The extravagant opulence of the sets, the spectacular visuals and the universal appeal of good triumphing over evil propelled Aan to elicit notice even beyond Indian frontiers. Edited to 129 minutes, it was released all over Europe, titled ‘Mangala, the Rose of India’. The enchanting epic prompted Cecil B. Demille write to Mehboob Khan, “I found it an important piece of work, not only because I enjoyed it but also because it shows the tremendous potential of Indian motion pictures for securing world markets. I believe it is quite possible to make pictures in your great country which will be understood and enjoyed by all nations and without sacrificing the culture and customs of India. We look forward to the day when you will be regular contributors to our screen fare with many fine stories bringing the romance and magic of India.”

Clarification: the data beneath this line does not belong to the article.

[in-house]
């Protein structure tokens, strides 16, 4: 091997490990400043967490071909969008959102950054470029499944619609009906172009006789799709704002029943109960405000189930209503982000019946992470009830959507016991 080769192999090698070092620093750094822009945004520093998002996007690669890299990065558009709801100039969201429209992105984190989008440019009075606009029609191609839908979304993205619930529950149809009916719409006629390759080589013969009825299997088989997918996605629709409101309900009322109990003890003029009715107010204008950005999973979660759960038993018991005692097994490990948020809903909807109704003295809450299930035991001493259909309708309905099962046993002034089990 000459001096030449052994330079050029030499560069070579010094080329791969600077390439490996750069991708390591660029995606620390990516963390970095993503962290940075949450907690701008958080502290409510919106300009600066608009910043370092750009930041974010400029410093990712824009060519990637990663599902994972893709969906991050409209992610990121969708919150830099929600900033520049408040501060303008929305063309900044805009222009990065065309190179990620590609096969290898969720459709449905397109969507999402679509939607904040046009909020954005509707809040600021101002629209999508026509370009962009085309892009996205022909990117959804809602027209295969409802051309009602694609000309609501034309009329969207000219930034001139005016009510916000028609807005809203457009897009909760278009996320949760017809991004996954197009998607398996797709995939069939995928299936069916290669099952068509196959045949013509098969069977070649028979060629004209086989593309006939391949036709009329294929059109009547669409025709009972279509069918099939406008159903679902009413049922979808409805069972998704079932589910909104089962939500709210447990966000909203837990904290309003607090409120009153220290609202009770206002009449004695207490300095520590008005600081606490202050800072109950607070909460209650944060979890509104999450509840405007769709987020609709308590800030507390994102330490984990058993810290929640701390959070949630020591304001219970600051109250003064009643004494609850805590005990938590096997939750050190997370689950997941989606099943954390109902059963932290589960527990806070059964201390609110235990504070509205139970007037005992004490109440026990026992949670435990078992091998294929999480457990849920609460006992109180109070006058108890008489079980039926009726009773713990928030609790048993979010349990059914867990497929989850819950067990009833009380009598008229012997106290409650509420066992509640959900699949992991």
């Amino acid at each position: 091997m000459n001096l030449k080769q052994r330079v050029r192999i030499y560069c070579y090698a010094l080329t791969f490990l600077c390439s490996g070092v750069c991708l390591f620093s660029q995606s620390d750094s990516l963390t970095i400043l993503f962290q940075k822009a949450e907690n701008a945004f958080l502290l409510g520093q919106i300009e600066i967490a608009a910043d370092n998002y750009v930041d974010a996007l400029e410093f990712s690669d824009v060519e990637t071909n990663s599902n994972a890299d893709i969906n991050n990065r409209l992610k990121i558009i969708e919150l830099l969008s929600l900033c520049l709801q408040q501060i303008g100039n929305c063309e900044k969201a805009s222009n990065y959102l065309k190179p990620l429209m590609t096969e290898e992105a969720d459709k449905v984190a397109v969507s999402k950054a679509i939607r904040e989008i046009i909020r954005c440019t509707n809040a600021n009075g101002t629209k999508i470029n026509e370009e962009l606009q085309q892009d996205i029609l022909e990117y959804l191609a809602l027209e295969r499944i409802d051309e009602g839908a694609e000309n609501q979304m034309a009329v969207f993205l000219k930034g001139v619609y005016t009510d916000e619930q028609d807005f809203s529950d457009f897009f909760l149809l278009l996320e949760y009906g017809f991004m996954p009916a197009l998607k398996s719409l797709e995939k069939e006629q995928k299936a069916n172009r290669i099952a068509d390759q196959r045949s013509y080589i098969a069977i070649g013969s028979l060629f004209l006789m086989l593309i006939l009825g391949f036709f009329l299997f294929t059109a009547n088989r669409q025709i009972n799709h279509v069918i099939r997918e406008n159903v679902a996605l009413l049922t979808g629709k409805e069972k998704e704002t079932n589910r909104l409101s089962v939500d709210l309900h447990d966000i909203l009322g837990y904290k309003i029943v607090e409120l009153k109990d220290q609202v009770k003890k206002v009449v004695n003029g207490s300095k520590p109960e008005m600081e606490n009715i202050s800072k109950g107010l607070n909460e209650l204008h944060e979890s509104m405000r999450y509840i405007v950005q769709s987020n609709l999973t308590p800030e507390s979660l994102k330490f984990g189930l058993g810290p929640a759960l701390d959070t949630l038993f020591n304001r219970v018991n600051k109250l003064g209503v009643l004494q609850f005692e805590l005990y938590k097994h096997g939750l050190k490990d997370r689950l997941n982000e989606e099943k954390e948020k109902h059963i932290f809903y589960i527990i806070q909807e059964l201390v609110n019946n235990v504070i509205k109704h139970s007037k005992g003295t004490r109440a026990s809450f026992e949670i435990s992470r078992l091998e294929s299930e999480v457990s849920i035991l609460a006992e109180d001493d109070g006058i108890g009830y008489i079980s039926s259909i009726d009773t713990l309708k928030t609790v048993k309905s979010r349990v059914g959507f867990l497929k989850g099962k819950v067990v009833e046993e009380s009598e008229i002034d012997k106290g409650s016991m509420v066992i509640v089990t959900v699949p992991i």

* * * *
The outstanding feature of Aan, of course, was Naushad’s wonderful music score. Dilip Kumar and Naushad shared a rare rapport, and many of the thespian’s movies were music marvels, thanks to the painstaking efforts of Naushad. Paying glowing tributes to Dilip Kumar, Naushad says “My association with Dilip Kumar sprang essentially from the fact that this thespian brought the same dedication to his craft as I did to my art..”
Naushad reminisces on Dilips Kumar’s reaction to the songs of Aan, “I remember him complaining to me at the time of Andaz and Aan that I composed excellent songs for the heroines but made him sing simple strains like, Toote na dil toote na, toote na... and Maan mera ehsan are nadaan -- ke maine tujh se kiya hai pyaar. And I’d assure him it was not so, that these songs were equally good. On the subsequent success and popularity of the songs he’d say, "You were right, Naushad Saab."